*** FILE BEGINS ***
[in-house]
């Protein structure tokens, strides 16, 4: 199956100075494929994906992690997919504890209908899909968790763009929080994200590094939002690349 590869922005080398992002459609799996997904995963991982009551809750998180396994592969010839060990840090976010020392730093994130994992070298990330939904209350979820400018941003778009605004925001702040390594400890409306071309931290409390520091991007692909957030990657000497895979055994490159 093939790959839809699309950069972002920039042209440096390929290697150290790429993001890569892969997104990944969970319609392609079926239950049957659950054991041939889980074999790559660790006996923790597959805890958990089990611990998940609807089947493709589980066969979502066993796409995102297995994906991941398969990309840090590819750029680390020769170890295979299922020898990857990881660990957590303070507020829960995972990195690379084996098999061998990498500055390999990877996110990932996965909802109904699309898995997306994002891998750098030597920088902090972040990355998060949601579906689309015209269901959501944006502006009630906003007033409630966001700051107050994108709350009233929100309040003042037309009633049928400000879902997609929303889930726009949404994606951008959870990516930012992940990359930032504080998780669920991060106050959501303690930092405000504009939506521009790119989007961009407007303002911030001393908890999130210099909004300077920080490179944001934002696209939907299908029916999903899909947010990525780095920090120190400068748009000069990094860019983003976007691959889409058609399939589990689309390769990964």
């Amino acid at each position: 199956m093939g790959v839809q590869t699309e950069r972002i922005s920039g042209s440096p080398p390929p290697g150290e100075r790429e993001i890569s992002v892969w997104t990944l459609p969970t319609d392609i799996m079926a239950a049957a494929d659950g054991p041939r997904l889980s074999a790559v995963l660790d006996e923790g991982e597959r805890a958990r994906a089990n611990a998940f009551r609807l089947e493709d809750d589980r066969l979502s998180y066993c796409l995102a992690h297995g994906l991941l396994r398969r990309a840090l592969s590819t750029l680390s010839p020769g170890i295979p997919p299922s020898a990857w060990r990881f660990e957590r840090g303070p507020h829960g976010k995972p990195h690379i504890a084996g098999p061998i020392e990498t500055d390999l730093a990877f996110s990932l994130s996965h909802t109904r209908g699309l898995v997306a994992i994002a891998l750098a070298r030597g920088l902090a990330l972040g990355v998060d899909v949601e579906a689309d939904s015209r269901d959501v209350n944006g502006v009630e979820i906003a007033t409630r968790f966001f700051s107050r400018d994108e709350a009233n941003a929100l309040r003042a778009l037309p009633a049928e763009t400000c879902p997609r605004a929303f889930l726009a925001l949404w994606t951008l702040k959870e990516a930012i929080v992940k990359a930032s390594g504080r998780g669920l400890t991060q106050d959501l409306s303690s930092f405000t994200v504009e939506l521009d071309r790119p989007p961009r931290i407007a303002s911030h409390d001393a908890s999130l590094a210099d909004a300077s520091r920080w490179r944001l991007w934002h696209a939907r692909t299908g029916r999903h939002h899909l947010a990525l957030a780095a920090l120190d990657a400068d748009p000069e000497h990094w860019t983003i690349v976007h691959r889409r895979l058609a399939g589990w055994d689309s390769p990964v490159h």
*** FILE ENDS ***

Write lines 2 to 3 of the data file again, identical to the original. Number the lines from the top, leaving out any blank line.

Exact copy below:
């Protein structure tokens, strides 16, 4: 199956100075494929994906992690997919504890209908899909968790763009929080994200590094939002690349 590869922005080398992002459609799996997904995963991982009551809750998180396994592969010839060990840090976010020392730093994130994992070298990330939904209350979820400018941003778009605004925001702040390594400890409306071309931290409390520091991007692909957030990657000497895979055994490159 093939790959839809699309950069972002920039042209440096390929290697150290790429993001890569892969997104990944969970319609392609079926239950049957659950054991041939889980074999790559660790006996923790597959805890958990089990611990998940609807089947493709589980066969979502066993796409995102297995994906991941398969990309840090590819750029680390020769170890295979299922020898990857990881660990957590303070507020829960995972990195690379084996098999061998990498500055390999990877996110990932996965909802109904699309898995997306994002891998750098030597920088902090972040990355998060949601579906689309015209269901959501944006502006009630906003007033409630966001700051107050994108709350009233929100309040003042037309009633049928400000879902997609929303889930726009949404994606951008959870990516930012992940990359930032504080998780669920991060106050959501303690930092405000504009939506521009790119989007961009407007303002911030001393908890999130210099909004300077920080490179944001934002696209939907299908029916999903899909947010990525780095920090120190400068748009000069990094860019983003976007691959889409058609399939589990689309390769990964």
């Amino acid at each position: 199956m093939g790959v839809q590869t699309e950069r972002i922005s920039g042209s440096p080398p390929p290697g150290e100075r790429e993001i890569s992002v892969w997104t990944l459609p969970t319609d392609i799996m079926a239950a049957a494929d659950g054991p041939r997904l889980s074999a790559v995963l660790d006996e923790g991982e597959r805890a958990r994906a089990n611990a998940f009551r609807l089947e493709d809750d589980r066969l979502s998180y066993c796409l995102a992690h297995g994906l991941l396994r398969r990309a840090l592969s590819t750029l680390s010839p020769g170890i295979p997919p299922s020898a990857w060990r990881f660990e957590r840090g303070p507020h829960g976010k995972p990195h690379i504890a084996g098999p061998i020392e990498t500055d390999l730093a990877f996110s990932l994130s996965h909802t109904r209908g699309l898995v997306a994992i994002a891998l750098a070298r030597g920088l902090a990330l972040g990355v998060d899909v949601e579906a689309d939904s015209r269901d959501v209350n944006g502006v009630e979820i906003a007033t409630r968790f966001f700051s107050r400018d994108e709350a009233n941003a929100l309040r003042a778009l037309p009633a049928e763009t400000c879902p997609r605004a929303f889930l726009a925001l949404w994606t951008l702040k959870e990516a930012i929080v992940k990359a930032s390594g504080r998780g669920l400890t991060q106050d959501l409306s303690s930092f405000t994200v504009e939506l521009d071309r790119p989007p961009r931290i407007a303002s911030h409390d001393a908890s999130l590094a210099d909004a300077s520091r920080w490179r944001l991007w934002h696209a939907r692909t299908g029916r999903h939002h899909l947010a990525l957030a780095a920090l120190d990657a400068d748009p000069e000497h990094w860019t983003i690349v976007h691959r889409r895979l058609a399939g589990w055994d689309s390769p990964v490159h």